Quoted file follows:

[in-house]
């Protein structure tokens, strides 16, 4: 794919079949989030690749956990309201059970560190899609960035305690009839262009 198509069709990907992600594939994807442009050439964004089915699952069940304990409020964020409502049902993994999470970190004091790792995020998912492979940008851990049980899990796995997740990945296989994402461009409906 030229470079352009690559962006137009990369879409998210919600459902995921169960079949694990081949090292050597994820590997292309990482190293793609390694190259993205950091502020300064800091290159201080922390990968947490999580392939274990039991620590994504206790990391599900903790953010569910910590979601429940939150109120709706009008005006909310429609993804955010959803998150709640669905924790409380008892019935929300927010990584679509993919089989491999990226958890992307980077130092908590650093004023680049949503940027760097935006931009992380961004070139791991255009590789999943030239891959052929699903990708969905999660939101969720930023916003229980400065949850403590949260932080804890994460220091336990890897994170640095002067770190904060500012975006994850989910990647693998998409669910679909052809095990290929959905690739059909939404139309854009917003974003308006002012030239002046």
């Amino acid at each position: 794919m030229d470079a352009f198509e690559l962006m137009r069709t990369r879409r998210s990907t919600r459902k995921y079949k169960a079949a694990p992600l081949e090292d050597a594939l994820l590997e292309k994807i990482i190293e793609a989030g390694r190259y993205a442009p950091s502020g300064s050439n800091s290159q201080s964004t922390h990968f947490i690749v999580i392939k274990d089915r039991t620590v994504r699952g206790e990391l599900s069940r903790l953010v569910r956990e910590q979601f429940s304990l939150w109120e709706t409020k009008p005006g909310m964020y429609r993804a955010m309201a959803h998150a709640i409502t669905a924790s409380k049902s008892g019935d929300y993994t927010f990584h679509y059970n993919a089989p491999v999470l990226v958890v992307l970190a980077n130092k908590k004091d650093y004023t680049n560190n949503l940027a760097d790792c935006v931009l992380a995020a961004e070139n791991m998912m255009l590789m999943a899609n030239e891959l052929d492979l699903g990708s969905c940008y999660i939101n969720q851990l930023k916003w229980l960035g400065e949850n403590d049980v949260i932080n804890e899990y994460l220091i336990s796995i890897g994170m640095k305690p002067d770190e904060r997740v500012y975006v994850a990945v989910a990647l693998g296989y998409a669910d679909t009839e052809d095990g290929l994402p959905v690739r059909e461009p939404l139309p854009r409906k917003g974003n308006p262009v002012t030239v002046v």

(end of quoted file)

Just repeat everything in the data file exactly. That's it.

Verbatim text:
[in-house]
């Protein structure tokens, strides 16, 4: 794919079949989030690749956990309201059970560190899609960035305690009839262009 198509069709990907992600594939994807442009050439964004089915699952069940304990409020964020409502049902993994999470970190004091790792995020998912492979940008851990049980899990796995997740990945296989994402461009409906 030229470079352009690559962006137009990369879409998210919600459902995921169960079949694990081949090292050597994820590997292309990482190293793609390694190259993205950091502020300064800091290159201080922390990968947490999580392939274990039991620590994504206790990391599900903790953010569910910590979601429940939150109120709706009008005006909310429609993804955010959803998150709640669905924790409380008892019935929300927010990584679509993919089989491999990226958890992307980077130092908590650093004023680049949503940027760097935006931009992380961004070139791991255009590789999943030239891959052929699903990708969905999660939101969720930023916003229980400065949850403590949260932080804890994460220091336990890897994170640095002067770190904060500012975006994850989910990647693998998409669910679909052809095990290929959905690739059909939404139309854009917003974003308006002012030239002046």
């Amino acid at each position: 794919m030229d470079a352009f198509e690559l962006m137009r069709t990369r879409r998210s990907t919600r459902k995921y079949k169960a079949a694990p992600l081949e090292d050597a594939l994820l590997e292309k994807i990482i190293e793609a989030g390694r190259y993205a442009p950091s502020g300064s050439n800091s290159q201080s964004t922390h990968f947490i690749v999580i392939k274990d089915r039991t620590v994504r699952g206790e990391l599900s069940r903790l953010v569910r956990e910590q979601f429940s304990l939150w109120e709706t409020k009008p005006g909310m964020y429609r993804a955010m309201a959803h998150a709640i409502t669905a924790s409380k049902s008892g019935d929300y993994t927010f990584h679509y059970n993919a089989p491999v999470l990226v958890v992307l970190a980077n130092k908590k004091d650093y004023t680049n560190n949503l940027a760097d790792c935006v931009l992380a995020a961004e070139n791991m998912m255009l590789m999943a899609n030239e891959l052929d492979l699903g990708s969905c940008y999660i939101n969720q851990l930023k916003w229980l960035g400065e949850n403590d049980v949260i932080n804890e899990y994460l220091i336990s796995i890897g994170m640095k305690p002067d770190e904060r997740v500012y975006v994850a990945v989910a990647l693998g296989y998409a669910d679909t009839e052809d095990g290929l994402p959905v690739r059909e461009p939404l139309p854009r409906k917003g974003n308006p262009v002012t030239v002046v």